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The Wretched Face Of Globalization Hiding In A Ships' Graveyard In Bangladesh

Heavy lifting, paltry wages
Heavy lifting, paltry wages
Roberto Giovannini

SITAKUND — Welcome to one of the most polluted and dangerous coastlines in the world. On this murky stretch just a few kilometers from Bangladesh’s main industrial port, Chittagong, are dozens and dozens of beached ships.

Sea carriers, oil tankers and huge containers that at the end of their lives — many that can no longer sail safely — are abandoned here to be dismantled. Sitakund, like Alang in India or Gadani in Pakistan, is one of a sort of planetary black holes where garbage from the rich world is summarily and quietly offloaded; where thousands of impoverished people dismantle entire ships with their bare hands, hammers and blowtorches, carrying the heavy metal over their shoulders.

These people slog for paltry wages — as little as 20 cents per hour — and up to 12 hours every day without any safety measures and absolutely no protection. Many of these workers are young boys who descend into these ships in their dhoti (the traditional pants made with a sheet) and slippers made out of plastic.

Meanwhile, their employers discharge tons of toxic materials from the ships straight into the waters of the Bay of Bengal. It’s black, oily and foul-smelling here with an iridescent glaze of filth as far as the eye can see.

It was conceivable that the infamous Costa Concordia cruise ship, which has recently been righted more than a year after its fatal crash in Italy, might have been sent here on the ever growing wave of globalization. But in this case, it will most likely be dismantled in an Italian shipyard — perhaps Palermo, Genoa, Naples or Piombino, with better conditions and standards. There’s also the possibility it will be sent to Turkey, where the cost is much lower and the standards for environmental risk are different.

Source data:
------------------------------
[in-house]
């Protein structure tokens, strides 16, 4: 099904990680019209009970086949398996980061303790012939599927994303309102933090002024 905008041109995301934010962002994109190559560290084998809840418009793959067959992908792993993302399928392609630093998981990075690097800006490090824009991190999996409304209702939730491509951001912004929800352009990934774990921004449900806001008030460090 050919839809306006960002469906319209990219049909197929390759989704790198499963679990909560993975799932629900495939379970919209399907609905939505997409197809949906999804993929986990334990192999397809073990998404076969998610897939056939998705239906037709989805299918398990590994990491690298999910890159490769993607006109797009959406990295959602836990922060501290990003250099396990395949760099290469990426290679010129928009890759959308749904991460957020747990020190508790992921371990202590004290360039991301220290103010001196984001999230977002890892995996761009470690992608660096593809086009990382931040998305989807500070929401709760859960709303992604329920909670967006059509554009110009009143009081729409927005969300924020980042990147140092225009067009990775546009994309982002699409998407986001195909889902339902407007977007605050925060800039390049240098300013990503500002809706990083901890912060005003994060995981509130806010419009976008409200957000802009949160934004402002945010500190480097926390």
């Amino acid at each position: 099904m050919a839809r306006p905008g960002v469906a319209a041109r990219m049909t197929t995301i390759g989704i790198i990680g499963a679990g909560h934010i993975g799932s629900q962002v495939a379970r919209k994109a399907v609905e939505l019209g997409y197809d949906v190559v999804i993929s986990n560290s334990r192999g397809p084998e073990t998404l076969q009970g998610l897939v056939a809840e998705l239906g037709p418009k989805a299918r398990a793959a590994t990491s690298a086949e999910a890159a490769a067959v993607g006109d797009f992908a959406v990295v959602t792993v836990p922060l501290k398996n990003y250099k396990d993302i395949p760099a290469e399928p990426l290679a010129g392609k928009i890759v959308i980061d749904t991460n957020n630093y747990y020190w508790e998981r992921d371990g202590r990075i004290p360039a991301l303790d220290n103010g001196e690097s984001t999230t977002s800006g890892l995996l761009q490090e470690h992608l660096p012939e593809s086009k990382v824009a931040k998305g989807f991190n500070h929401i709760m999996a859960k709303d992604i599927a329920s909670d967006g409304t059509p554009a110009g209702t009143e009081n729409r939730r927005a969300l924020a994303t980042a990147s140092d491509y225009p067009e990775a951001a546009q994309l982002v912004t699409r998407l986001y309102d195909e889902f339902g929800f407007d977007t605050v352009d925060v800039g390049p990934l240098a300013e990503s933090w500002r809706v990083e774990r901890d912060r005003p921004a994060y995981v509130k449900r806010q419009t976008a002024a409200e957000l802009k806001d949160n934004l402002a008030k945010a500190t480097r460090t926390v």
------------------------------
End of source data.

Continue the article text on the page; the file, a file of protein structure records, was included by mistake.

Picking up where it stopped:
But here in Sitakund, destroying a ship costs practically nothing. The manpower is almost free. To “check” that there are no deadly gases at the bottom of the ships, they lower down chickens. If they come back alive, then the workers are sent down.

Accidents are part of the daily routine, explains Chandan Chowdhury, coordinator of the Songshoptaque organization that advocates for the workers. “It’s better to die than get injured,” he quipped. If you die, your family has the right to 125 thousand taka (or 1,250 euro). If you are injured, you are only able to get basic treatment and are paid for three days of work.

“Once, when there weren’t mobile phones,” continues Chandan, “if there was a fatal accident, the bosses of the yard were limited to throwing the bodies into the sea. We don’t do that anymore.”

Auction blocks

The dismantling business works like this: In exchange for money, unscrupulous middlemen take ships that need to be dismantled from shipowners and then sell them on to the shipyards along the coast who dismantle them methodically.

Each piece — from a single bolt to the electrical cables, from the motors to the furnished kitchens, from the generators to the compressors — may potentially wind up for sale at an auction. They even recover the precious steel from the hull, which ends up in mills and is said to provide some 60% of the entire country’s needs for the metal. Around 30,000 people work in this construction sector, usually in cycles of 6 to 8 months before being fired.

Recycling tends to always be considered a public good, but here it comes at the expense of people and the environment. Mohammed’s “house” is in one of the slums of Chittagong. He used to be a fisherman, but it is now impossible to make a living from the toxic sea.

Alongside the “Ava,” a Japanese motorboat that was built in 1983 and came here to be dismantled, there’s a 16-year-old boy named Samhan Ali. “I’ve worked on the construction site since I was 13,” he says. “I took my father’s place after he died in an accident. There were 15 of us children. Now, I’m unemployed.”

Hassan Badsha is 19 and earns 40 cents per hour because he is a specialized worker. “I’ve worked in the yards since I was six and I’ve seen many accidents — people losing their fingers or sometimes entire hands. Others have been crushed by the steel plates. In some companies, cranes with electromagnets were introduced, but these also reduce labor requirements and have led to layoffs.”

It’s the same all over the world, suggests Sawrav Barua, president of Songshoptaque. “We say that pollution has a price, and that those who pollute must pay, but the son of the representative of Chittagong, Abdul Kerim, has a naval shipyard. And if the owners are also politicians, who do you think they make the laws for?”

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